DragonBall Z

DragonBall Z
This is the Dragon... Dragonball Z. An anime show highlighting some of the best that human imagination has to offer.

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Tuesday, April 1, 2008

Dialectical Journal Entry 3.24.08

Hamlet has finally agreed to turn himself into the King and is following Rosencratz and Guildenstern. Over and over, Claudius asks where the body of Polonius lies and Hamlet answer that it is at supper and the maggots are eating. I see Hamlet now as not being insane anymore but more leaning towards an extraordinary actor who is inheriting the traits of the character he is trying to play. Why does he say all of these sarcastic remarks that go around Claudius’ question only to reveal it right after? I think Hamlet enjoys seeing Claudius flustered and annoyed because of the hatred he has for Claudius after what happened to his father. But Claudius is finished being toyed with, “Where is Polonius,” (4:3 line 30) and Hamlet reveals knowing that this is his new father and Hamlet has that sort of subconscious feeling to respect or receive the punishment. Hamlet then finds that going to England is going to be a great thing and he happily waves goodbye to his mother, but not to Claudius who has taken the other father’s place. In lines before, Hamlet revealed the location of Polonius’ body almost out of fear. There is a contrast in those couple of lines. He does not love Claudius nor does he show a lot of respect. But, when there is a time when Claudius uses his Kingly powers to demand respect – it is given. As for Hamlet only saying goodbye to his mother, Claudius is not his real father. In his reasoning, Hamlet talks of marriage between one woman and a man and how he is only saying goodbye to his mother because Claudius was not apart of the original marriage. Claudius answers, “Thy loving father, dear Hamlet,” or “I love you, Hamlet,” (4:3 line 48) in the line before; does this mean that Claudius has taken Hamlet under his wing as his new son? I do not think Hamlet cares and so he is off to England where he will be put to death.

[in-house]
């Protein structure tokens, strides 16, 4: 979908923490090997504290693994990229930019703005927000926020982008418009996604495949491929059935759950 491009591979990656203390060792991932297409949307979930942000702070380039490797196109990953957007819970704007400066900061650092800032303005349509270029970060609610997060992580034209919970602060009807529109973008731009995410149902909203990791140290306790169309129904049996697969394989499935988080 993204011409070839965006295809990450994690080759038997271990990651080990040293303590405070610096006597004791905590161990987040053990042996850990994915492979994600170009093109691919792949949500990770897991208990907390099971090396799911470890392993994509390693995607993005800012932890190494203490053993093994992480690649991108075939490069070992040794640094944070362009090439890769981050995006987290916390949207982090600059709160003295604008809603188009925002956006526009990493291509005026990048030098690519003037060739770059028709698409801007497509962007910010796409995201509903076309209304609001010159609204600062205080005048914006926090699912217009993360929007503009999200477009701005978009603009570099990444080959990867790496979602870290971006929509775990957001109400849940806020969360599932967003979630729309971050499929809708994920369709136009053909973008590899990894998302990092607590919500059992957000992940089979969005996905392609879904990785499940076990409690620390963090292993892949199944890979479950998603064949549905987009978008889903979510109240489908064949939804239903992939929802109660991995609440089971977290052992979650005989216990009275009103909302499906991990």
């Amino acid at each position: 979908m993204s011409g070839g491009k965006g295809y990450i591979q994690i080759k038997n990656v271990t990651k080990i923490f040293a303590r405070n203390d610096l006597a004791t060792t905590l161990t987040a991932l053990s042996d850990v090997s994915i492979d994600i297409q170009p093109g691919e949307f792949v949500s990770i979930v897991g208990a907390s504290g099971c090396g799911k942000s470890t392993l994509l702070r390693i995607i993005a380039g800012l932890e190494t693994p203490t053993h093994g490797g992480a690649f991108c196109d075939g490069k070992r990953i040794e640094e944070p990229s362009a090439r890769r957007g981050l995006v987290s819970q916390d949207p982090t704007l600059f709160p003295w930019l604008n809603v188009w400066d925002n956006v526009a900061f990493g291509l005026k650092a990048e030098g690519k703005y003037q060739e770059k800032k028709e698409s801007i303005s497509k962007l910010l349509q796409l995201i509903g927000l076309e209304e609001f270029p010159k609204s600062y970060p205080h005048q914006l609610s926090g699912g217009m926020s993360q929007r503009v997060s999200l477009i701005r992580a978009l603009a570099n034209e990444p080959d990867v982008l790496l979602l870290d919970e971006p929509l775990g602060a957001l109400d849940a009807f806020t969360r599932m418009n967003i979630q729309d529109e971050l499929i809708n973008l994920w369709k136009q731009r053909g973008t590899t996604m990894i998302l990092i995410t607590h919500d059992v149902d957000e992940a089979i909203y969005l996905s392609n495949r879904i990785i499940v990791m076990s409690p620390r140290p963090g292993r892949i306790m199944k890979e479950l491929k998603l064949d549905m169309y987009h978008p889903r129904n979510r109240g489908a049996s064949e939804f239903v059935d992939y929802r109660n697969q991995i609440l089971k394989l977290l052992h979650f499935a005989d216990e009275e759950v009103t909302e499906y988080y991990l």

1 comment:

Michael R. 6 said...

This was one of my favorite journal entries that I had written for The Tragedy of Prince Hamlet.